Elizabeth Nientimp, the director of brand design for General Mills, was asked by Inc. magazine (in its May 2012 issue), “What are the most important considerations when designing food packaging?” Her answer: “Three things. First, make it simple. Resist the urge to tell consumers everything about your brand on the front of the package.” Allow me to interrupt Ms. Ninetimp. A couple of months ago I was at a career fair. There were thousands in attendance. One would-be candidate came over to me and handed me his resume and cover letter. I took one look at the cover letter, an eight by 10 single spaced sheet covered from top to bottom with his employment story and told him, “It’s too long. No one is going to read it.” “But it’s all important,” he replied. “No one is going to read it.” “But it’s important. You have to know this.” “It’s too long!” “It’s important.” “Give it to me.” I didn’t read it. When the crowd eventually cleared, the gentleman at the booth next to mine, a hiring manager from a Fortune 100 company, asked me, “Remember that guy with the long cover letter?” “Yup.” “He didn’t listen to me either!” Keep your cover letter short. No need for more than five paragraphs and no paragraph longer than a sentence or two.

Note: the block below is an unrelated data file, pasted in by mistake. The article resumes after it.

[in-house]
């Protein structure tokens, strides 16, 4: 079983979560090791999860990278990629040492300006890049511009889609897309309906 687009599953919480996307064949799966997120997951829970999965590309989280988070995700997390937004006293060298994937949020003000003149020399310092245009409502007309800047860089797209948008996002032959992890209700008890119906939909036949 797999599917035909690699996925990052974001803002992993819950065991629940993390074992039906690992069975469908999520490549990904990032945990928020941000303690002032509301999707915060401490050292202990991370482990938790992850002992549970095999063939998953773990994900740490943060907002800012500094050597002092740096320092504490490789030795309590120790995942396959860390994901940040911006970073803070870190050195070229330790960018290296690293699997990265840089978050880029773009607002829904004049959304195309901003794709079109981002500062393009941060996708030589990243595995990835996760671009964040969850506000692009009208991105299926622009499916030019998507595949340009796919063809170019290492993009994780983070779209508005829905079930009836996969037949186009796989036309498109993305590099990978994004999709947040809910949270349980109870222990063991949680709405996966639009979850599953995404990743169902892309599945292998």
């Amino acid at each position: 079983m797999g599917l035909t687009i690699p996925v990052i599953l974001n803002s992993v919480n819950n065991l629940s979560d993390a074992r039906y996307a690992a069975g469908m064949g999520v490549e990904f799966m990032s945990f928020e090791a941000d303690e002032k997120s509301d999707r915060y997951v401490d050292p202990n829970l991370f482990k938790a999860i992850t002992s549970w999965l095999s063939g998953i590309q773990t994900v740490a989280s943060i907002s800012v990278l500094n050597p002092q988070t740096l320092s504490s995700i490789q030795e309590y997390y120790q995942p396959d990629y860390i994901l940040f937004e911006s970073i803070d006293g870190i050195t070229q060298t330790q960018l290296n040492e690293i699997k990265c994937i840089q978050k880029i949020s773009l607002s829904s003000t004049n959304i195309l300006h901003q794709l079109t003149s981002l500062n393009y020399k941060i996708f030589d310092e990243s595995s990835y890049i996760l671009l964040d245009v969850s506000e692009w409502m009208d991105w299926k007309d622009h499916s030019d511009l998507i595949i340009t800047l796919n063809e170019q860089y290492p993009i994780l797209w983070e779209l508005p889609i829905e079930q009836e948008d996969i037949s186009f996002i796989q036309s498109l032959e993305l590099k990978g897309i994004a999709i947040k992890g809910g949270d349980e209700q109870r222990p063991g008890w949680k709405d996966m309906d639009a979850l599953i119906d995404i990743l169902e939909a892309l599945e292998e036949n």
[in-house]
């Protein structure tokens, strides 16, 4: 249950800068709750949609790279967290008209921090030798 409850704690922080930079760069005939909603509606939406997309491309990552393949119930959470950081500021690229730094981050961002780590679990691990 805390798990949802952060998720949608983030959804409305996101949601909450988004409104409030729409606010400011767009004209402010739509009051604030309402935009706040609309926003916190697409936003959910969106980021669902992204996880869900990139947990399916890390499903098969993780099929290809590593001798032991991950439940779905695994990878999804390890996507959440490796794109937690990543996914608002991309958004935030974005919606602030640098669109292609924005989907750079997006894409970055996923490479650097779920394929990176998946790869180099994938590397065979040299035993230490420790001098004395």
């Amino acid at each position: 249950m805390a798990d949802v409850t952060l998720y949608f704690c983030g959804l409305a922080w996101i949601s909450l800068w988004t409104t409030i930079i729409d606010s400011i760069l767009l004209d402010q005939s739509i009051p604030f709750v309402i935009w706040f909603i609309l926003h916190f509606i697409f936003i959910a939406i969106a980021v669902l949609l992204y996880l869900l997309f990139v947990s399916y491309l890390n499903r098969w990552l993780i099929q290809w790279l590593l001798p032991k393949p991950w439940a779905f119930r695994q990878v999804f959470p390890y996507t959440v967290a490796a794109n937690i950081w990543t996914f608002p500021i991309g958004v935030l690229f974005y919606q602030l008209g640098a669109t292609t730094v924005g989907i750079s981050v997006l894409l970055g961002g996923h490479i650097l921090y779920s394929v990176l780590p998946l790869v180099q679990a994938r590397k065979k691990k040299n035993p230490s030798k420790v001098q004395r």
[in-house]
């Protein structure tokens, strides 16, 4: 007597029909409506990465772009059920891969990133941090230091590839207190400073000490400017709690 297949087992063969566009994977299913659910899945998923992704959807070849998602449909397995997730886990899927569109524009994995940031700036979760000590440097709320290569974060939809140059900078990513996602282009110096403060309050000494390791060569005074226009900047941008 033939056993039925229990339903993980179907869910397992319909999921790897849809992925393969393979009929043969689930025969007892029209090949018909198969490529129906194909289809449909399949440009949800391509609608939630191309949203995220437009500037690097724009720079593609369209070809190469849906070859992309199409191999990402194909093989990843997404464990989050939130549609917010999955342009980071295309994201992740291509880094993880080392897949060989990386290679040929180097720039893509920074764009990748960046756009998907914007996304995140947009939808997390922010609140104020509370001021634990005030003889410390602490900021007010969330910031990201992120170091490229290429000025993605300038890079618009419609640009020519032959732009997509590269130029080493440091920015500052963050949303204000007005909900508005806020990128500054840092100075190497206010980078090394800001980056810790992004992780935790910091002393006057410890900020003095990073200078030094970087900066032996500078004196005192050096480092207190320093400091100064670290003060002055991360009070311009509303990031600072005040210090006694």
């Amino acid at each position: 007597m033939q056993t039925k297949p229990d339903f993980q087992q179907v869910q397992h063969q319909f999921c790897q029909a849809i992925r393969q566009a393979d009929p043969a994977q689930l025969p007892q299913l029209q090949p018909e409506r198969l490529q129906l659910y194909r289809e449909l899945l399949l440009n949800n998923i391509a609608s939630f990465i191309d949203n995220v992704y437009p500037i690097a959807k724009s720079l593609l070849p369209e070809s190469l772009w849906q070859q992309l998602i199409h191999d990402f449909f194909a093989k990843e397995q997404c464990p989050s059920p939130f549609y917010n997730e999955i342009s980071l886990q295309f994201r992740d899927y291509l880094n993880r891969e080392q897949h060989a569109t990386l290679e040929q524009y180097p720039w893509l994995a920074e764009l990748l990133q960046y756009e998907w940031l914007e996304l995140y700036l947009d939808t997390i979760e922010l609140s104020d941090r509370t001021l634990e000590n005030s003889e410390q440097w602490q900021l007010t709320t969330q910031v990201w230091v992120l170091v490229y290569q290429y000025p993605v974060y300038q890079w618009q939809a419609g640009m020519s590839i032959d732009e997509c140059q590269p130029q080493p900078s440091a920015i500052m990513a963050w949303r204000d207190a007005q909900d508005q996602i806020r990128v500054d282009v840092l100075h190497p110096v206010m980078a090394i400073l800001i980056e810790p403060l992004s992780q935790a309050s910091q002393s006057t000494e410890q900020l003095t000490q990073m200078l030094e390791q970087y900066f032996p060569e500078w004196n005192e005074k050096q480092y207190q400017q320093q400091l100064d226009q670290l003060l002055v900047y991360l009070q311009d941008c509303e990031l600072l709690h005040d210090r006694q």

- The position you are applying for and where you heard about it.
- Why you should be considered.
- The answers to any questions asked (presuming you're replying to an ad).
- Reference to your resume.
- An appreciative close.
- Why should you be considered for the position and not any of the hundred others applying for it?
- What makes you so special?
- What’s that one thing you did that sets you apart from the crowd?